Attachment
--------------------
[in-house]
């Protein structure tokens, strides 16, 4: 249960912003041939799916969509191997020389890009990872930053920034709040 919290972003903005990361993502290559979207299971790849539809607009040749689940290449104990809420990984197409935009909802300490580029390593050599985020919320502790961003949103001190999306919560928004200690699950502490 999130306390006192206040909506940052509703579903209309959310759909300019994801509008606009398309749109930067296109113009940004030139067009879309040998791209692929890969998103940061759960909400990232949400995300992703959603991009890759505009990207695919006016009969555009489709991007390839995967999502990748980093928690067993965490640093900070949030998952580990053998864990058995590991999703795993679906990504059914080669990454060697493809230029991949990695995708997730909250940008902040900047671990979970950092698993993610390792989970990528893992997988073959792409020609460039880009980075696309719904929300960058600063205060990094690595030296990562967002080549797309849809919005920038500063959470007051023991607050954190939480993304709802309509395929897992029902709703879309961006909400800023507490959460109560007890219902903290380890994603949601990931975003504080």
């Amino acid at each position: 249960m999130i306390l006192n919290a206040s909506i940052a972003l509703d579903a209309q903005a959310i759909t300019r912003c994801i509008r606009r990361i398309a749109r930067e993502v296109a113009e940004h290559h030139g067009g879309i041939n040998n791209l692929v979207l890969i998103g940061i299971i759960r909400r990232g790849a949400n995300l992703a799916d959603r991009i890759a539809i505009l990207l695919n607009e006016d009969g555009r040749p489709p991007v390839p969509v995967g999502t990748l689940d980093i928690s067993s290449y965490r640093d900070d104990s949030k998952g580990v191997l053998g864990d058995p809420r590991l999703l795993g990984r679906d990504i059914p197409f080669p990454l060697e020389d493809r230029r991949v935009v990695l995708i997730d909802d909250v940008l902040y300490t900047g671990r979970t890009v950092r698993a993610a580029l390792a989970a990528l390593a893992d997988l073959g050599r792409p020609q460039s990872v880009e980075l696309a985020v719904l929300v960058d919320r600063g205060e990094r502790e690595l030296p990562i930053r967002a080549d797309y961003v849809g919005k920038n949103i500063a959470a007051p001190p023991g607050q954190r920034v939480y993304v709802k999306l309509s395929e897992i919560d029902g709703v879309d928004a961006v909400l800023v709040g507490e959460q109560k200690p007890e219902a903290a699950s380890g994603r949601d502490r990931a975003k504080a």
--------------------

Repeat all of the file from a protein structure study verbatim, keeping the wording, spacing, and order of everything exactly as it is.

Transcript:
[in-house]
């Protein structure tokens, strides 16, 4: 249960912003041939799916969509191997020389890009990872930053920034709040 919290972003903005990361993502290559979207299971790849539809607009040749689940290449104990809420990984197409935009909802300490580029390593050599985020919320502790961003949103001190999306919560928004200690699950502490 999130306390006192206040909506940052509703579903209309959310759909300019994801509008606009398309749109930067296109113009940004030139067009879309040998791209692929890969998103940061759960909400990232949400995300992703959603991009890759505009990207695919006016009969555009489709991007390839995967999502990748980093928690067993965490640093900070949030998952580990053998864990058995590991999703795993679906990504059914080669990454060697493809230029991949990695995708997730909250940008902040900047671990979970950092698993993610390792989970990528893992997988073959792409020609460039880009980075696309719904929300960058600063205060990094690595030296990562967002080549797309849809919005920038500063959470007051023991607050954190939480993304709802309509395929897992029902709703879309961006909400800023507490959460109560007890219902903290380890994603949601990931975003504080």
């Amino acid at each position: 249960m999130i306390l006192n919290a206040s909506i940052a972003l509703d579903a209309q903005a959310i759909t300019r912003c994801i509008r606009r990361i398309a749109r930067e993502v296109a113009e940004h290559h030139g067009g879309i041939n040998n791209l692929v979207l890969i998103g940061i299971i759960r909400r990232g790849a949400n995300l992703a799916d959603r991009i890759a539809i505009l990207l695919n607009e006016d009969g555009r040749p489709p991007v390839p969509v995967g999502t990748l689940d980093i928690s067993s290449y965490r640093d900070d104990s949030k998952g580990v191997l053998g864990d058995p809420r590991l999703l795993g990984r679906d990504i059914p197409f080669p990454l060697e020389d493809r230029r991949v935009v990695l995708i997730d909802d909250v940008l902040y300490t900047g671990r979970t890009v950092r698993a993610a580029l390792a989970a990528l390593a893992d997988l073959g050599r792409p020609q460039s990872v880009e980075l696309a985020v719904l929300v960058d919320r600063g205060e990094r502790e690595l030296p990562i930053r967002a080549d797309y961003v849809g919005k920038n949103i500063a959470a007051p001190p023991g607050q954190r920034v939480y993304v709802k999306l309509s395929e897992i919560d029902g709703v879309d928004a961006v909400l800023v709040g507490e959460q109560k200690p007890e219902a903290a699950s380890g994603r949601d502490r990931a975003k504080a």